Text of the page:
East Peoria Riverfront Greenway (IL)
East Peoria's Riverfront Greenway project is a 1.8-mile walking/hiking trail along the east bank of the Illinois River. This trail project is congruent with Fondulac Park District's planned phase II of the River Trail of Illinois project. It includes a 1200-foot section of raised boardwalk equipped with 3 separate observation decks, which overlook multiple wetlands.
Emiquon Preserve (IL)
This site, sponsored by The Nature Conservancy, is home to several varieties of wildlife. Look on newly flooded lands for sandpipers and other shorebirds, especially during spring and fall migration periods. Likewise, ducks and other waterfowl make use of the refuge and preserve during the winter months. Perhaps the best introduction to the Emiquon National Wildlife Refuge would include a hike down the Frank C. Bellrose Nature Trail. There, not only birds and butterflies, but also mammals such as Striped Skunk, raccoon, Opossum, and River Otter may be spotted.
Hennepin & Hopper Lakes Restoration (IL)
This restored wetland site offers an impressive array of birds, butterflies, and dragonflies, as well as emergent aquatic plants and prairie grasses and wildflowers. Wonderful birding opportunities occur year round, peaking during Spring and Fall migration periods when tens of thousands of ducks and other species can be viewed from the observation tower.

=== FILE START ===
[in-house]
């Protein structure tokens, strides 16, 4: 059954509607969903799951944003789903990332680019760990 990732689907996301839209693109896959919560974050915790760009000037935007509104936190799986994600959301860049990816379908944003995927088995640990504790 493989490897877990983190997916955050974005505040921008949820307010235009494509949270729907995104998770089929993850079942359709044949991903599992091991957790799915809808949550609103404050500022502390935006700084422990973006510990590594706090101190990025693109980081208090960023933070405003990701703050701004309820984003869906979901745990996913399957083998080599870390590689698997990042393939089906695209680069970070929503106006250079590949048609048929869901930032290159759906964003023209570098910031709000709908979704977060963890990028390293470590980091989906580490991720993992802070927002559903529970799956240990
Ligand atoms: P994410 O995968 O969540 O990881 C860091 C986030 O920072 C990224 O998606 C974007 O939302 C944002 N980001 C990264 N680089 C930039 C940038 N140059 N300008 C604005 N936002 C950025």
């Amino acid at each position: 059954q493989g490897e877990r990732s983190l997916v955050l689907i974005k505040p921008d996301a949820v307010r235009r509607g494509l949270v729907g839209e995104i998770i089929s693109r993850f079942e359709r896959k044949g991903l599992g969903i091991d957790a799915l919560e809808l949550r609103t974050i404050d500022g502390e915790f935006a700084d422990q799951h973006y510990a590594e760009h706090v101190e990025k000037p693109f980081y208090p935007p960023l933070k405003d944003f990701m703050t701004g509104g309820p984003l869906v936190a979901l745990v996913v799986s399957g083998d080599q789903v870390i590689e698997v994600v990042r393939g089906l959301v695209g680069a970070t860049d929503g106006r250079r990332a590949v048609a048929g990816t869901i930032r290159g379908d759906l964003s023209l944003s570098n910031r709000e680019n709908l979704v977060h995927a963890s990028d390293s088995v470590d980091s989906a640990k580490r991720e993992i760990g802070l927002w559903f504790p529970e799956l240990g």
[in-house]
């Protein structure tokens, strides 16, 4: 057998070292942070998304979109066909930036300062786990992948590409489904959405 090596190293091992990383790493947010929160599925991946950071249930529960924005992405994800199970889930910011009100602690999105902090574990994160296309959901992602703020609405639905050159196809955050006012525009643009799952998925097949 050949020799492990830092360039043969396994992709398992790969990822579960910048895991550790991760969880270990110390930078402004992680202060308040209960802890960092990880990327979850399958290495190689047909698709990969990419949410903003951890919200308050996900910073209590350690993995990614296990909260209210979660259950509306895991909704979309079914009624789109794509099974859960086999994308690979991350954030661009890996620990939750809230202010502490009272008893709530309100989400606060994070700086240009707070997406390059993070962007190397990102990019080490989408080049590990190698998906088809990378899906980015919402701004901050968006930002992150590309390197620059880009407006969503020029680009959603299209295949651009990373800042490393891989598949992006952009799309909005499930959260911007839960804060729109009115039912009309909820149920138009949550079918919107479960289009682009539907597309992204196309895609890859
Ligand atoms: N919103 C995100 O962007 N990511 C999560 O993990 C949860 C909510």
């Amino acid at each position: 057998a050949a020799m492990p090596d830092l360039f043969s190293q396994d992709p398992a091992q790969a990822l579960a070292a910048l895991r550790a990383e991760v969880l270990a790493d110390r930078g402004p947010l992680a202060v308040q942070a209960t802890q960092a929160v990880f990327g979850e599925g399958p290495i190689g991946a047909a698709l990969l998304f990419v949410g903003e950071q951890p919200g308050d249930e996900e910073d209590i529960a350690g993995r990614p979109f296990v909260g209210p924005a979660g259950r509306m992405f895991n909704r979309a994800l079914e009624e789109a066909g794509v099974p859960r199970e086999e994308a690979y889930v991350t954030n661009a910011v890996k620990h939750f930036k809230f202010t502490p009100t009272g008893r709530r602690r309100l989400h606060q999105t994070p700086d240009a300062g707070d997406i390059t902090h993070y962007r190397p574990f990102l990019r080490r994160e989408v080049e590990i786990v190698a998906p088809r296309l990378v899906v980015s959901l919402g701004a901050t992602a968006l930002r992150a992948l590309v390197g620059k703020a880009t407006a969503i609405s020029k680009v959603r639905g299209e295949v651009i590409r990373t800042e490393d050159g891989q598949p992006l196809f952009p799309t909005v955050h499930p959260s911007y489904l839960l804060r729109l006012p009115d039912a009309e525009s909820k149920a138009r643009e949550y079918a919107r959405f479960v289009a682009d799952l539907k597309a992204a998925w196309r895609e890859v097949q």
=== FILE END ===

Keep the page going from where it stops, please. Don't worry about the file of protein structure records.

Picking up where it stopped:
Hennepin Canal Parkway State Park (IL)
Visitor center offers knowledgeable staff and exhibits of tools used to construct the canal and natural history of the park. Primary habitats includes riparian forests of shagbark hickory, black walnut, white ash, and hackberry. Numerous patches of tallgrass prairie fill in non-forested areas. Recreational opportunities include birding, hiking, biking, horseback riding, boating, picnicking, and cross country skiing.
Illinois and Michigan Canal National Heritage Corridor (IL)
In 1984, the canal was included as a component in the NationalPark Service's National Heritage Corridor Program. The IllinoisDepartment of Natural Resources manages the canal towpath as astate trail, open to hikers and bikers for 60 miles of its length.Similarly, local towns and villages are refurbishingI&M-related buildings, locks, bridges, and other structures.The Corridor includes Fox River Aqueduct and MJ Hogan GrainElevator.
Through exhibits and a theater, the visitor center interprets building and maintaining the Illinois Waterway system and the history of water transportation in Illinois. Beginning with the Native American canoe, exhibits highlight the flatboat, canal boat, and steamboat eras, and conclude with modern transportation. The center provides up-close views of river barges and other watercraft as they "lock through" the Starved Rock Lock & Dam and panoramic River view.
Peoria RiverFront (IL)
The early history and development of Peoria can be traced to the RiverFront District. Early pioneers of the mid-1600s stayed close to the Illinois River to take advantage of the bountiful harvest of the Peoria lakes and surrounding land, and the transportation opportunities of the river. Today the Peoria RiverFront still holds fantastic richness and diversity.